Using Social Network Analysis to Evaluate IDDS in Botswana and Colombia
At the Tufts Fletcher School of Law and Diplomacy, we are studying social network analysis with Professor Rusty Tunnard. Social network analysis is a diagnostic tool that can highlight relationships and connections within a group of people. It visualizes interactions like communication and collaboration, and can lead to further questions to investigate. We were excited to have the opportunity to work with D-Lab to help IDIN and future alumni organizers determine where to invest resources for greatest impact.
Applicability of Social Network Analysis
D-Lab recognized that social network analysis can help visualize the IDIN Network and which IDDS participants are achieving their goals. It can also help IDIN identify the most valuable components of its ecosystem and identify the attributes of participants that started innovations or ventures or spread the IDDS approach.
Limitations of Social Network Analysis
While social network analysis is a useful tool, it provides insights but not necessarily answers. This analysis depends on available network data, which in this case was survey responses from IDDS participants. Therefore, our analysis was limited to responses received by IDIN after each summit. Social network analysis is a valuable analytical tool, but it one of many ways to assess a program.
It is especially important that D-Lab understand the impact of IDIN’s ecosystem components since they will now be governed by the IDDS Steering Committee. We decided to investigate:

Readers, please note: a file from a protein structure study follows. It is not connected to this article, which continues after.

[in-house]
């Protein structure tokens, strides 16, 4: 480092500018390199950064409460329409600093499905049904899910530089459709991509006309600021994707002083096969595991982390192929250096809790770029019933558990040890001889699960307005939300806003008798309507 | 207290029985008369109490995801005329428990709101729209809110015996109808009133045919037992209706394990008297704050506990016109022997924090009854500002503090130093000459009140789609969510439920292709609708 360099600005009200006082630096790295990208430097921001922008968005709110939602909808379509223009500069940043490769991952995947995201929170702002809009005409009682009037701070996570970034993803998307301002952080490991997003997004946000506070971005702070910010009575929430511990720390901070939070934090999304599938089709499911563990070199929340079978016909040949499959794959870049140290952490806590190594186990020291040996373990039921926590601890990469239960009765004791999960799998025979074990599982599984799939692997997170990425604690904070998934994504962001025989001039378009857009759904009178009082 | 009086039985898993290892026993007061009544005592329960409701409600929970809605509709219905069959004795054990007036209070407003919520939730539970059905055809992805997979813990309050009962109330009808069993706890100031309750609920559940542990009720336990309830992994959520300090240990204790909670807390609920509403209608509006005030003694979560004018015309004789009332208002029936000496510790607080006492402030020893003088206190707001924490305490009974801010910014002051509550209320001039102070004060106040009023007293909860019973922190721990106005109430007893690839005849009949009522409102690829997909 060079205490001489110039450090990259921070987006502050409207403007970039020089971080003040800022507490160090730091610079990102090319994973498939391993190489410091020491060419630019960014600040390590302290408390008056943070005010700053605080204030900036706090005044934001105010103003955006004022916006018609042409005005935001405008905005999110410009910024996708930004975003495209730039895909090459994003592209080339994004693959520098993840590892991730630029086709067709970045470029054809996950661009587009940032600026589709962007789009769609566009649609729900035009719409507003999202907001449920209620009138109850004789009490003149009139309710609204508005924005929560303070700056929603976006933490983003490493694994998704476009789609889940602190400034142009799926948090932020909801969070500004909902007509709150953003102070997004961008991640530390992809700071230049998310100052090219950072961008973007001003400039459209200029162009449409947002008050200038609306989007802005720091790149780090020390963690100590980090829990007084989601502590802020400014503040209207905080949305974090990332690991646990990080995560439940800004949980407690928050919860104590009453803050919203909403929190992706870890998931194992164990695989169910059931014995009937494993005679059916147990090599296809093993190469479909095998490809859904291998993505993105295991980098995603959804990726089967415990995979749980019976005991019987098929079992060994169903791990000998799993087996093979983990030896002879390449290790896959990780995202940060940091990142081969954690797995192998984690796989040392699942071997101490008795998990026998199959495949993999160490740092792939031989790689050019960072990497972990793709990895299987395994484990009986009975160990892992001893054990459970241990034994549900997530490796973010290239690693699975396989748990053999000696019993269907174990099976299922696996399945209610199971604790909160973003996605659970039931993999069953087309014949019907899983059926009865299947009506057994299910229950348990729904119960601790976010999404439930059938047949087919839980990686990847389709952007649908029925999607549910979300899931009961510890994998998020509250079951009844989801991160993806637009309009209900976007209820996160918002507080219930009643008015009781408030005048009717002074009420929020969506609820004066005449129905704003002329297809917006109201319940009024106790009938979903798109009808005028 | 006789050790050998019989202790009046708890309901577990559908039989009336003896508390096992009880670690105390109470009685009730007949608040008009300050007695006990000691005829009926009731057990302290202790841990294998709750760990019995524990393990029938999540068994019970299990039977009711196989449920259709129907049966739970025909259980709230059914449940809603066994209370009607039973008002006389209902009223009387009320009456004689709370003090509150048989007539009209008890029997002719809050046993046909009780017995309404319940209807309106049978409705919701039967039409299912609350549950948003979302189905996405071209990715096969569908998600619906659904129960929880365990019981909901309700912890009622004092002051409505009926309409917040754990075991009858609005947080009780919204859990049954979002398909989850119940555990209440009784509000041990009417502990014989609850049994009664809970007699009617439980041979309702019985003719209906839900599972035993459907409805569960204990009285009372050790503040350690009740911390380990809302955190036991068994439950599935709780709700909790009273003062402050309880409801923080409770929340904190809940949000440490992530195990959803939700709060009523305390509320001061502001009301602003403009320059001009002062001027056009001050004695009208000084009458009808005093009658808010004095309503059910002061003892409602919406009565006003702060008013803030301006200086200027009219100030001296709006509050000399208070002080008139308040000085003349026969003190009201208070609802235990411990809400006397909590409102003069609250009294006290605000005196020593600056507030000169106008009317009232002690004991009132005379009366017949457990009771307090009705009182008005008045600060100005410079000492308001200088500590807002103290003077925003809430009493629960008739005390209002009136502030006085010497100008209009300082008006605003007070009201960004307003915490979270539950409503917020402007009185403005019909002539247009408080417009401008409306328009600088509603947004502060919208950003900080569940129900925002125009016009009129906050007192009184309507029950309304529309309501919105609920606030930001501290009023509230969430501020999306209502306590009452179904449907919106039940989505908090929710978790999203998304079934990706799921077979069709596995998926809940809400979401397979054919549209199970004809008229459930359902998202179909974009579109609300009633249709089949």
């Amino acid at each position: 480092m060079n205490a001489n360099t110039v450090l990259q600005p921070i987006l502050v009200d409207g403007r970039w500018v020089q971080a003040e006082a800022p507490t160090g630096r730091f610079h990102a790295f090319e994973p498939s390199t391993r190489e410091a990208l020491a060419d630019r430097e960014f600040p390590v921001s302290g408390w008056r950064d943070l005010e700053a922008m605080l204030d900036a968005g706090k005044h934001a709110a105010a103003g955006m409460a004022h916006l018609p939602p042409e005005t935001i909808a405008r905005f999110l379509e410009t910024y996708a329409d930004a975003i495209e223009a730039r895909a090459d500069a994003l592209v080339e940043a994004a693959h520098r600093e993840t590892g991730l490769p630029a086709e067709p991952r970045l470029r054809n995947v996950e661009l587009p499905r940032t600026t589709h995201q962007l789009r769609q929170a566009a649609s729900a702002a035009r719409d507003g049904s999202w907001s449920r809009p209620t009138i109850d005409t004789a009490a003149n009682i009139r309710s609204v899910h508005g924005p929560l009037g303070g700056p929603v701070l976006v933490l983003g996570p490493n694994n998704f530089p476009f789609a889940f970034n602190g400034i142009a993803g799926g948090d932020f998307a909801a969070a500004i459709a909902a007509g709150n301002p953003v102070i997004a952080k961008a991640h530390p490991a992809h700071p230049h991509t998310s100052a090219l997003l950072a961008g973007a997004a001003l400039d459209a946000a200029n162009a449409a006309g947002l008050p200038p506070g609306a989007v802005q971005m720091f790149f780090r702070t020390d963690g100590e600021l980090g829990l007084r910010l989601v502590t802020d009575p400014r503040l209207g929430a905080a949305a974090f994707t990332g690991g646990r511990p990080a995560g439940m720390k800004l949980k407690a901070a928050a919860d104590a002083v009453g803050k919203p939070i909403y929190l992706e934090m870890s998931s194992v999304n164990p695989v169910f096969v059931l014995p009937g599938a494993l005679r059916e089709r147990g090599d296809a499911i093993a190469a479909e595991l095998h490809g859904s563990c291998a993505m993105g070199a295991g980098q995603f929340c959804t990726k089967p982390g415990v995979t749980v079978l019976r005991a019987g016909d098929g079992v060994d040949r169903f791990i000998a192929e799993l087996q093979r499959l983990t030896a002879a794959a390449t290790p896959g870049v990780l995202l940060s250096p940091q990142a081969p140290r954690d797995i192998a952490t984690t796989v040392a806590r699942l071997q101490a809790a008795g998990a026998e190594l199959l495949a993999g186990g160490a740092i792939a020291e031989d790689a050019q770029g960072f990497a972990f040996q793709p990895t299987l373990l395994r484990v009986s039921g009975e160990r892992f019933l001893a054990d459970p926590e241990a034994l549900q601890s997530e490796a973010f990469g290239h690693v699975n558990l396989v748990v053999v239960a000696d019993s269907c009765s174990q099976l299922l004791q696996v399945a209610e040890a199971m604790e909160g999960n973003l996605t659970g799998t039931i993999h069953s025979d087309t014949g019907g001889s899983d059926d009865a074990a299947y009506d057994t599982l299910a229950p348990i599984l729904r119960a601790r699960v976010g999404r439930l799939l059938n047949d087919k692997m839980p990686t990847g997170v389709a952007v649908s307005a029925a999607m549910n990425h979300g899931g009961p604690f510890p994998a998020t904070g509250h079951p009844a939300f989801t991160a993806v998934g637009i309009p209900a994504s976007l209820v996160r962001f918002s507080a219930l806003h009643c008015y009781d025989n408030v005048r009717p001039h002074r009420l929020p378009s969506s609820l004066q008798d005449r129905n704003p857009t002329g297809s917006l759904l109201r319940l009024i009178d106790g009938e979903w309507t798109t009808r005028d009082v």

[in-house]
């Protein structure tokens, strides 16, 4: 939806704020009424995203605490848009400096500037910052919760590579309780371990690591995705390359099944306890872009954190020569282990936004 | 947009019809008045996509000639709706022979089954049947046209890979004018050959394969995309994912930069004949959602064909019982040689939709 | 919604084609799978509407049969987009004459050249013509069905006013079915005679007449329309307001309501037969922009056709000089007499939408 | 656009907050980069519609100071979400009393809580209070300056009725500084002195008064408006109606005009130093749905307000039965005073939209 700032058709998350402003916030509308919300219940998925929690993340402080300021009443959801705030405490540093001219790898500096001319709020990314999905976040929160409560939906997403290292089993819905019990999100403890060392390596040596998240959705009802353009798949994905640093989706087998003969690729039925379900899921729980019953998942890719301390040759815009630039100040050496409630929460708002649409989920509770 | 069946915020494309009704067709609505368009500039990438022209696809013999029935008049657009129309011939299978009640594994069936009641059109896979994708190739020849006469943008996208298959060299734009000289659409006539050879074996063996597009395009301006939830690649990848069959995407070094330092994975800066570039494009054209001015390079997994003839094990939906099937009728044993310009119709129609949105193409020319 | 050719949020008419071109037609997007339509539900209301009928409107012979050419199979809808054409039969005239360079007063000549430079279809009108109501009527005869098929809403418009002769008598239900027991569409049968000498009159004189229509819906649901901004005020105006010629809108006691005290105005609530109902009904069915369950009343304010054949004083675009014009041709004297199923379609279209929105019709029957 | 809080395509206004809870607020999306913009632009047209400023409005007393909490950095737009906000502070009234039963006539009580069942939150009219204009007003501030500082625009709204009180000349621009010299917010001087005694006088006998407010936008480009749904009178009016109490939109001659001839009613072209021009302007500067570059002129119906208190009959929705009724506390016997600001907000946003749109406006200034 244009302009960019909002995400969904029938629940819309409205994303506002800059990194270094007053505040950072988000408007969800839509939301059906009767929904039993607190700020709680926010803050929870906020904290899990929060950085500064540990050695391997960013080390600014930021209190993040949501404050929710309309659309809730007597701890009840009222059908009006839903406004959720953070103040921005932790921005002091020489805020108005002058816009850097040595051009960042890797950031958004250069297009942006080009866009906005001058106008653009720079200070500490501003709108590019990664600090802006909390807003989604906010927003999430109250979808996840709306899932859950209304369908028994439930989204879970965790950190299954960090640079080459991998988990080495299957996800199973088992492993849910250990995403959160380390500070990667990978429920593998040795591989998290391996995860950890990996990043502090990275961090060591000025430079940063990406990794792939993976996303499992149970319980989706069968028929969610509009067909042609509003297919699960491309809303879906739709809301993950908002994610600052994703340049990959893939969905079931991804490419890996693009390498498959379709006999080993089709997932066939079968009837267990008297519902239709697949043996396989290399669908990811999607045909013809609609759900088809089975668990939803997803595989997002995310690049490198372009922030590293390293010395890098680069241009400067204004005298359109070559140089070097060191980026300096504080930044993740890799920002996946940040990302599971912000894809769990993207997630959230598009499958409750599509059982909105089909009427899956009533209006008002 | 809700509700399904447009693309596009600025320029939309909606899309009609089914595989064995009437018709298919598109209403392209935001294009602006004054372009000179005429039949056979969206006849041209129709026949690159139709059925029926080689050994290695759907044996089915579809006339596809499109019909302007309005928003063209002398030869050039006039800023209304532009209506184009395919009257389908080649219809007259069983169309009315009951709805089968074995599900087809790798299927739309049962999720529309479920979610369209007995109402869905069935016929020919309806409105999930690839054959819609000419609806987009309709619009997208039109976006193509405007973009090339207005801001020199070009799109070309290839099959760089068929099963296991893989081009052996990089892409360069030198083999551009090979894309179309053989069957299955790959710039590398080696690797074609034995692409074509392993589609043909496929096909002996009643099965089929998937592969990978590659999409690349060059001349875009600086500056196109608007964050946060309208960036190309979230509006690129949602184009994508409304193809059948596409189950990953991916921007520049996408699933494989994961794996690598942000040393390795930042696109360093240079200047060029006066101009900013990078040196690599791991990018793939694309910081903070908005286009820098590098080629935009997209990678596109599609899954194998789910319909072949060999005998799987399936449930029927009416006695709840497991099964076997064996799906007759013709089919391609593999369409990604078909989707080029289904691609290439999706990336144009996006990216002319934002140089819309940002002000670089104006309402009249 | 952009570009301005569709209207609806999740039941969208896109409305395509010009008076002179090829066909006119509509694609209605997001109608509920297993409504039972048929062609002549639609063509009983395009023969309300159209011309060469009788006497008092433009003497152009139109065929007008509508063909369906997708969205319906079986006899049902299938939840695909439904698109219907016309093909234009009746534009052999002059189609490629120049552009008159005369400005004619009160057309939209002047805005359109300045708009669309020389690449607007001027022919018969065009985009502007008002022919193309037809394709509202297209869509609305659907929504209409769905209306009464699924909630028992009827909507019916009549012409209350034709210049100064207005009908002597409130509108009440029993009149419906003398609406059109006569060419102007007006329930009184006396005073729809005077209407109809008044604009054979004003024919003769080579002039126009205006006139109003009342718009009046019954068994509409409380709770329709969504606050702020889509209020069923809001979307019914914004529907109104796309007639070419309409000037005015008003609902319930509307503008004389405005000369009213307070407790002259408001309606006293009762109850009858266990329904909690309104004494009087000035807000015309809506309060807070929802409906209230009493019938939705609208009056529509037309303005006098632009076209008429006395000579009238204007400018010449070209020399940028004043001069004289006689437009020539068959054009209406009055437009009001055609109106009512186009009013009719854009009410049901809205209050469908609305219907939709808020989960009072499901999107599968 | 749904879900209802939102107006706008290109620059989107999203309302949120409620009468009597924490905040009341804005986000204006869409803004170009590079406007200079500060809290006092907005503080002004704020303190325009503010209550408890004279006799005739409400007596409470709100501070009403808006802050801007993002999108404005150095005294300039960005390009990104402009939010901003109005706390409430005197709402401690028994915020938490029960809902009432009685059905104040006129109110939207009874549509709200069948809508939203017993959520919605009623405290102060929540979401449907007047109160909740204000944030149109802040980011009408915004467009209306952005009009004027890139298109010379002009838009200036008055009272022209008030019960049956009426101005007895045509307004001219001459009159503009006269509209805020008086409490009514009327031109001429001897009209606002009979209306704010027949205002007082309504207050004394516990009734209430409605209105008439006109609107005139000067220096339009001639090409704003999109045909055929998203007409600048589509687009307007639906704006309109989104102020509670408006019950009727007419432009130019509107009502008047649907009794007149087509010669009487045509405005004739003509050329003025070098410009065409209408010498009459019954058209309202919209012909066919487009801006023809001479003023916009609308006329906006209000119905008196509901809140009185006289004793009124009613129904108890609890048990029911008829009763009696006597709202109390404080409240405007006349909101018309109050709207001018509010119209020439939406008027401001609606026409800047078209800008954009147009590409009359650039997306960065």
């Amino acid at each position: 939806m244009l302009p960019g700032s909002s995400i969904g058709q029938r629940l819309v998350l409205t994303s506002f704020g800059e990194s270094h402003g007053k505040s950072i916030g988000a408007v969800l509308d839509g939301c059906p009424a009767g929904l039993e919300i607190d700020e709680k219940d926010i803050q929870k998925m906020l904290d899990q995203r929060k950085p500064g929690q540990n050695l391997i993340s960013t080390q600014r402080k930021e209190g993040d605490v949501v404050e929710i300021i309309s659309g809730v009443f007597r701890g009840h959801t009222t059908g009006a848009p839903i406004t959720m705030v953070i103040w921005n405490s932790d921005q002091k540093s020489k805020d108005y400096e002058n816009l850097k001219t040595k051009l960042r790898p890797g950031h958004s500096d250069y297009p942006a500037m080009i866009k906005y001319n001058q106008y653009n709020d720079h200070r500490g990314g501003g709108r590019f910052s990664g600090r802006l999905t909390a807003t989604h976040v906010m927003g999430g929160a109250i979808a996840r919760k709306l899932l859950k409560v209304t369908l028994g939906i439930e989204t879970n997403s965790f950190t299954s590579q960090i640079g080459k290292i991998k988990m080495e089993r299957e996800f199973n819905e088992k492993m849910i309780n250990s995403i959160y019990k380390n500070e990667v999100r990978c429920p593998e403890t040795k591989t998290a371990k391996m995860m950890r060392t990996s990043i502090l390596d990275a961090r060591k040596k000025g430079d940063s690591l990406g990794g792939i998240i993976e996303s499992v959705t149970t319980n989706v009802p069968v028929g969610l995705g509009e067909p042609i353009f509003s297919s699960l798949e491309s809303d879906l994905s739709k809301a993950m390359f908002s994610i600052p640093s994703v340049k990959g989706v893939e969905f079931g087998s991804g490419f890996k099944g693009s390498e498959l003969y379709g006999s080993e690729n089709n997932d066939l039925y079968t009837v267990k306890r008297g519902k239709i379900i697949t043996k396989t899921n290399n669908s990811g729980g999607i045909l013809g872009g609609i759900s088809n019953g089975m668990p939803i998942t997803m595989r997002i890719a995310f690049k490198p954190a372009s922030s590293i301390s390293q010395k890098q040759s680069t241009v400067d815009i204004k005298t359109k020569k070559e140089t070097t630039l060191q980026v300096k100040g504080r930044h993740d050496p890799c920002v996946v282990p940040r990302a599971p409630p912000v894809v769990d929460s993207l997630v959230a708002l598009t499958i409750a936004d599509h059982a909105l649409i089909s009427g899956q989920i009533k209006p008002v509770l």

- What components of the IDIN ecosystem are most impactful?
- Where should D-Lab and the IDDS Steering Committee invest?
- What types of participants should summit organnizers recruit in order to achieve IDDS’s two key outcomes (“working on an innovation/venture" or "spreading the approach")?
We analyzed the networks of IDDS D'Kar (Botswana, 2015), IDDS Botswana (Botswana, 2016), IDDS Zero Waste (Colombia, 2015), and IDDS Educación (Colombia, 2016). We chose these four summits to examine temporal and regional similarities and differences. We investigated how summit participants from similar populations (i.e., the same country) drew upon available IDDS resources and compared them to participants from a different region. Furthermore, the cross-regional approach helped us determine the attributes successful participants share, and how IDIN can invest in individuals that maximize impact. We found that:
1. Innovation centers, advice, and connections are the most impactful components of the network. Participants with the most network connections (i.e., the largest nodes) were more likely to engage with innovation centers and take advantage of advice and mentorship of other IDIN members.
2. IDIN members who attended two or more summits give back to IDIN in multiple ways. Participants who attended more than one summit in the same country (larger nodes) were more likely to volunteer with IDIN than those who attended only one summit.
3. After IDDS, participants tend to either “work on an innovation or venture" or “spread the approach,” but not both. There were two different types of participants who accomplished their goals: those focused on new products or services, and those focused on teaching design and co-creation to others.
We hope that our analysis will help future summit organizers strengthen the IDIN network and continue to create lasting connections between participants. IDIN has done an amazing job in sharing its vision with conference participants and building a community that supports its mission across the globe.